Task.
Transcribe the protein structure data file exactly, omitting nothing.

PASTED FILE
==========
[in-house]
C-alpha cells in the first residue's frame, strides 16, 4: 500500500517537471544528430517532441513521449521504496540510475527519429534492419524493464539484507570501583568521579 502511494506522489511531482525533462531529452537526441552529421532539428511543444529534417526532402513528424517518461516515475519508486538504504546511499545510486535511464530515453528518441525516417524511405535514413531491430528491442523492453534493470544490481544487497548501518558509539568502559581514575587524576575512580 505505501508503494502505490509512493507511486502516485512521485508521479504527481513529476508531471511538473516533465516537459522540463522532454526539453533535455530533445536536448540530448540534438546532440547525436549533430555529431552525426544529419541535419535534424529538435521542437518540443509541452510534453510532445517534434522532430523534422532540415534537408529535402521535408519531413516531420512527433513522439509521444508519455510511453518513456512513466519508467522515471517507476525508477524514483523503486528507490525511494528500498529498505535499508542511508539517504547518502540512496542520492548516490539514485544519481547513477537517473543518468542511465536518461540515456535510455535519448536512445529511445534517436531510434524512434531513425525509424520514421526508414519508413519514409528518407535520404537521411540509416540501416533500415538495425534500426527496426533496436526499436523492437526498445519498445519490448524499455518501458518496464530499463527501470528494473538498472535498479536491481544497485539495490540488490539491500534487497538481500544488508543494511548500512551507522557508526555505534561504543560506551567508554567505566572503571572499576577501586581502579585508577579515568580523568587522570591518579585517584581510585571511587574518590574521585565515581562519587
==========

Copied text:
[in-house]
C-alpha cells in the first residue's frame, strides 16, 4: 500500500517537471544528430517532441513521449521504496540510475527519429534492419524493464539484507570501583568521579 502511494506522489511531482525533462531529452537526441552529421532539428511543444529534417526532402513528424517518461516515475519508486538504504546511499545510486535511464530515453528518441525516417524511405535514413531491430528491442523492453534493470544490481544487497548501518558509539568502559581514575587524576575512580 505505501508503494502505490509512493507511486502516485512521485508521479504527481513529476508531471511538473516533465516537459522540463522532454526539453533535455530533445536536448540530448540534438546532440547525436549533430555529431552525426544529419541535419535534424529538435521542437518540443509541452510534453510532445517534434522532430523534422532540415534537408529535402521535408519531413516531420512527433513522439509521444508519455510511453518513456512513466519508467522515471517507476525508477524514483523503486528507490525511494528500498529498505535499508542511508539517504547518502540512496542520492548516490539514485544519481547513477537517473543518468542511465536518461540515456535510455535519448536512445529511445534517436531510434524512434531513425525509424520514421526508414519508413519514409528518407535520404537521411540509416540501416533500415538495425534500426527496426533496436526499436523492437526498445519498445519490448524499455518501458518496464530499463527501470528494473538498472535498479536491481544497485539495490540488490539491500534487497538481500544488508543494511548500512551507522557508526555505534561504543560506551567508554567505566572503571572499576577501586581502579585508577579515568580523568587522570591518579585517584581510585571511587574518590574521585565515581562519587